Not surprisingly, a recent study shows that pollen can make people more vulnerable to infection by SARS-CoV-2, the virus that causes COVID-19. Researchers began by investigating if there was a link between COVID-19 infection rates and pollen concentrations. Other meteorologic factors, such as humidity and temperature, were also measured. Additionally, the researchers considered the effects of population density and lockdown measures to determine the impact of social contact on this interaction.  

The study analyzed variability in COVID-19 infection rates in 130 different sites in 31 countries across five continents as pollen levels changed. The researchers found that on average, pollen explained 44% of the variability in infection rates, often concomitant with humidity and temperature. COVID-19 rates increased by around 4 percent, on average, for every 100 pollen grains per cubic meter of air.

Infection rates were seen to rise 4 days after high pollen counts were measured. This 4-day lag is explained by the presumed physiological process via which pollen affects the immune system – interference with the body's innate immune system. More importantly, results showed that the increase in case rates due to pollen was reduced by half in sites where lockdown measures were in place, indicating that reduced social contact did lower the effect of pollen on increasing COVID-19 infections.

It is important to note that the susceptibility to COVID-19 due to pollen is unrelated to allergic symptoms themselves and can be seen in people regardless of whether they exhibit allergy symptoms or not. In fact, even pollen that does not generally cause hay fever can increase the likelihood of SARS-CoV-2 infection.  

There is really no way to avoid pollen during high counts in the spring. So what precautions can people take? Experts recommend that individuals who are at high risk for COVID-19 try to stay indoors as much as possible when pollen levels are high. Wearing particle filter masks while going outdoors during times of high airborne pollen concentrations can help filter out pollen particles and spores.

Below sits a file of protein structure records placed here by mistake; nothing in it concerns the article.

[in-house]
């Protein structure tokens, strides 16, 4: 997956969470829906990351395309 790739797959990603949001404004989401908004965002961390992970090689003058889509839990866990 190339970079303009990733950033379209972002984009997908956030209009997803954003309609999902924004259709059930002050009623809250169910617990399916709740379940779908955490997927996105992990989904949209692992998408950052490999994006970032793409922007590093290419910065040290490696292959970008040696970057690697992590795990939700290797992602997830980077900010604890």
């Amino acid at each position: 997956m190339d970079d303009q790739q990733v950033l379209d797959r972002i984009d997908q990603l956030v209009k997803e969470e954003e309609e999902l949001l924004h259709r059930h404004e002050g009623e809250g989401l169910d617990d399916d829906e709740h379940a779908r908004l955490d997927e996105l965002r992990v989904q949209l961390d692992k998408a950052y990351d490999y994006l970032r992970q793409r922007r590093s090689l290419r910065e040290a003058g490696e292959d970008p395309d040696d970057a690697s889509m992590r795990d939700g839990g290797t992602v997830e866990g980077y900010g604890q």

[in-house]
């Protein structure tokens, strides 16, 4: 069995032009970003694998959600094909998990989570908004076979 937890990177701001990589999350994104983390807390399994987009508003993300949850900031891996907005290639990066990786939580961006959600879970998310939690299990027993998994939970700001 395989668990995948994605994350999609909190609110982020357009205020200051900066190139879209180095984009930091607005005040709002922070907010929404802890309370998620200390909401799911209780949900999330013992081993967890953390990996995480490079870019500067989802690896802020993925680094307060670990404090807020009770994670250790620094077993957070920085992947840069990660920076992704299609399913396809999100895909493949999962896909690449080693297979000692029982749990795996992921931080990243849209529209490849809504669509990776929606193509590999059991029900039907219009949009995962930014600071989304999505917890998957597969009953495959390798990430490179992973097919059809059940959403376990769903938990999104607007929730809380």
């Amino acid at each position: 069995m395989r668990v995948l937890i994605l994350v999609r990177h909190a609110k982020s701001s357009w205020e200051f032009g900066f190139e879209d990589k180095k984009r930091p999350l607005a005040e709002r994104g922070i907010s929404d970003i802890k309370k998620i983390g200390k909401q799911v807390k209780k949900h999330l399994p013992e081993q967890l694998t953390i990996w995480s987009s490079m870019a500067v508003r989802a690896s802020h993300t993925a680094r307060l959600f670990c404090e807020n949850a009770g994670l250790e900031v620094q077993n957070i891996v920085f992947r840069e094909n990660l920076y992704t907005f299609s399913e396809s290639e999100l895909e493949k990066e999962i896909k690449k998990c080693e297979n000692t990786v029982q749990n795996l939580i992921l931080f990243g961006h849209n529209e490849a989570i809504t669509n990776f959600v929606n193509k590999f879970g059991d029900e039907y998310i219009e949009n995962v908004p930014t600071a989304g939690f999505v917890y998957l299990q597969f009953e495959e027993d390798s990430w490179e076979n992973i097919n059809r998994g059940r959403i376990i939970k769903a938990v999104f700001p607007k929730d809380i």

It is especially important to wear masks when exhibiting allergy symptoms since sneezing can increase an individual's likelihood of spreading COVID-19, should he or she have an infection. Allergy symptoms can be very similar to mild symptoms of COVID-19, so it is imperative to be careful and follow guidelines for social distancing.  It is important for healthcare providers to ensure that their patients are aware of the risks of greater susceptibility to COVID-19 due to high pollen counts, so appropriate safety measures can be taken. 

Thursday, March 25, 2021

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​“Diversity is defined as individual attributes that extend beyond race, age, and gender, and also include, but are not limited to, characteristics such as national origin, immigrant status, language, color, disability, ethnicity, religion, sexual orientation, gender identity, socioeconomic status, veteran status, and family structures" [American Association of Colleges of Nursing (AACN), 2021]. Diversity highlights the vast differences among people while accentuating the similarities and intersectionality. How we are different; although we appear to be different, how are we alike, and what parts of diversity are hidden? “Inclusion is defined as a culture that encourages collaboration, flexibility, and fairness and leverages diversity so that all individuals can participate and contribute to their full potential" (AACN, 2021).  How can we attain diversity of thoughts and actions? “Achieving health equity is when every person has the opportunity to reach their fullest health potential" [Centers for Disease Control (CDC), 2020].  How can we ensure all patients have access to the highest quality healthcare services? Diversity and inclusion must be present to attain health equity.